Conservation Officers are clarifying how to deal with bear cubs, after the controversial death of a Whistler cub three weeks ago.
“Sylvia Dolson from the Get Bear Smart Society and I have been chatting over the last couple of weeks, along with consultations I have been doing with staff on this topic,” said Lance Sundquist, manager of Conservation Officers in the south coast region.
Sundquist said the discussions have led him to advise staff that if a conflict mother bear is destroyed, her orphaned cub should be sent to a rehab facility, as long as the facilities have space to receive it.
While previous guidance stated abandoned or orphaned bear cubs should be sent to rehab facilities, it did not clarify what should be done with orphaned conflict cubs.
Dolson said her organization is very pleased that the Ministry of Environment has reviewed and clarified its policy.
“Scientists have told us that orphaned cubs or cubs of conflict mothers are no more likely to get into conflict situations than any other bear. So giving these cubs a second chance of life in the wild, really at no cost to the taxpayers, it is the right thing to do,” said Dolson.
Three weeks ago a sow, named Juniper, and her seven-month-old cub, Beari, were shot by RCMP and Conservation officers after the pair had broken into a residence in Whistler Cay. The shooting of the cub, in particular, drew outrage from some residents.
Conservation Officers will use the clarified guidance until the Ministry of Environment finishes a more comprehensive review on the bear cub rehab policy.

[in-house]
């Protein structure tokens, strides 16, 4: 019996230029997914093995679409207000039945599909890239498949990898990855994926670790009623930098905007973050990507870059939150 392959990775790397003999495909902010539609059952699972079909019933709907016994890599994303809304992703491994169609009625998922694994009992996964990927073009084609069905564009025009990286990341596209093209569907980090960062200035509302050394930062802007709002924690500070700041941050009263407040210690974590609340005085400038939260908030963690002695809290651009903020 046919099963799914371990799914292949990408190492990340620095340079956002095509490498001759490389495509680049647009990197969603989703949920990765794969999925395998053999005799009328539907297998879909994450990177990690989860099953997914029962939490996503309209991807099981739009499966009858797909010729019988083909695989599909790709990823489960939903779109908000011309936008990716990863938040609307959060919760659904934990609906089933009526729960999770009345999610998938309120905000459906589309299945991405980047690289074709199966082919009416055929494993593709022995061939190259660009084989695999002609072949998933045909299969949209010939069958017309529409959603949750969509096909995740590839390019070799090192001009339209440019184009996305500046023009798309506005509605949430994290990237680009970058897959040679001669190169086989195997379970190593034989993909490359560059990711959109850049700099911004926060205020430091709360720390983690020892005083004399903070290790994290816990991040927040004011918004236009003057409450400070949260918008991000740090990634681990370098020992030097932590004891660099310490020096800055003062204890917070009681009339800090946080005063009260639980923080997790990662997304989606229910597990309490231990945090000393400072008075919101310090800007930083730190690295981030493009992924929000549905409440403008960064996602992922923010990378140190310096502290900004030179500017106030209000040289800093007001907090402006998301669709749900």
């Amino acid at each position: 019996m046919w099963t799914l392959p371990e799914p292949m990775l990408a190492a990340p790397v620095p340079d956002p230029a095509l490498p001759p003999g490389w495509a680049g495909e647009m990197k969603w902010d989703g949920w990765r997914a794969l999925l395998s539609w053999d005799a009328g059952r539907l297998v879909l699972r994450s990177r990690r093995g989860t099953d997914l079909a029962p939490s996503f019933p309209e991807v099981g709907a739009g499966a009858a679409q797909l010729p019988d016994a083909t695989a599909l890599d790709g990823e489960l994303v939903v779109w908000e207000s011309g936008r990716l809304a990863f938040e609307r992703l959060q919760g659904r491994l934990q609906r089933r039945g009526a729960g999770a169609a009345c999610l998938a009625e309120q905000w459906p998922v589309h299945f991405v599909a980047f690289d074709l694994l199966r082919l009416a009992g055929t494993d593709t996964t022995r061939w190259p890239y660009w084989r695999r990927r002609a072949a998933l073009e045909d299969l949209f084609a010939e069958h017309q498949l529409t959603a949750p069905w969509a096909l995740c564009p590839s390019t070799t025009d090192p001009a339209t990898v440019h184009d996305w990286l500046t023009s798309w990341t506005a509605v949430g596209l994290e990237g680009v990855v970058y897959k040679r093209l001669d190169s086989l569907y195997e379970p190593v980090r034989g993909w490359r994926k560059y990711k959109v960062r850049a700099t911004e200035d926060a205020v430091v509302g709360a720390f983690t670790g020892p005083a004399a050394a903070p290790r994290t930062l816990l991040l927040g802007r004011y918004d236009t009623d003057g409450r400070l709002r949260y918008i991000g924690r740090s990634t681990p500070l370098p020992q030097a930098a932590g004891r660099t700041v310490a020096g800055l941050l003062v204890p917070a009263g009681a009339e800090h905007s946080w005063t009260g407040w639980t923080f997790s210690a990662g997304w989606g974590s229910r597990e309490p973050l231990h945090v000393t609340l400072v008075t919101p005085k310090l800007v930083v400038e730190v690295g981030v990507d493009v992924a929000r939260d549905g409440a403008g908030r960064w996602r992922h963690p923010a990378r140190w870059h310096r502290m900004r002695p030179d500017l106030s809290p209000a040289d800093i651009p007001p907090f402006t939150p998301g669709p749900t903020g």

According to Sundquist, the review will look at what criteria should be used to evaluate bear cubs, especially when it comes time to release cubs from rehab, and who should be in charge of the evaluation.
Michael Allen, a bear researcher in Whistler, agrees that a more in depth review on sending cubs to rehab needs to be taken.
“I think cubs should be sent to rehab only if they are going to be monitored after, because we need to see if rehab works,” said Allen.
“I don’t think it hurts anything to try. I am all for rehab if they monitor the cub after. But if they don’t monitor the cub, then I think it is a dangerous approach to take,” he said.
Allen said that if cubs die or get into trouble after they are released, then the money spent on rehab is better spent on proactive measures like better education and bear proofing garbage.
“If the energy and the commitment is there to rehab it, then the energy and commitment should be there to monitor it and determine the outcome,” he said.
According to Allen, the survival rate for cubs is high in Whistler at 80 per cent.
“I think it is important to clarify with the public that there is no shortage of cubs here. And when we have 46 cubs produced in two years, you need to accept mortality in the population,” said Allen.
He added that if you look at the public outcry towards Juniper and her cub being killed, everybody was upset about the cub and not many people were upset about the mother.
Dolson also said the public needs to understand that they share in the responsibility of the bears’ deaths because of their negligence in dealing with garbage.
“The onus always comes back to the people in the community and preventing conflict from occurring in the first place. All these other measures are reactive, and prevention is absolutely the way we need to go,” said Dolson.
She added that GBS is stepping up their bear education at this time through posters and door-to-door campaigning.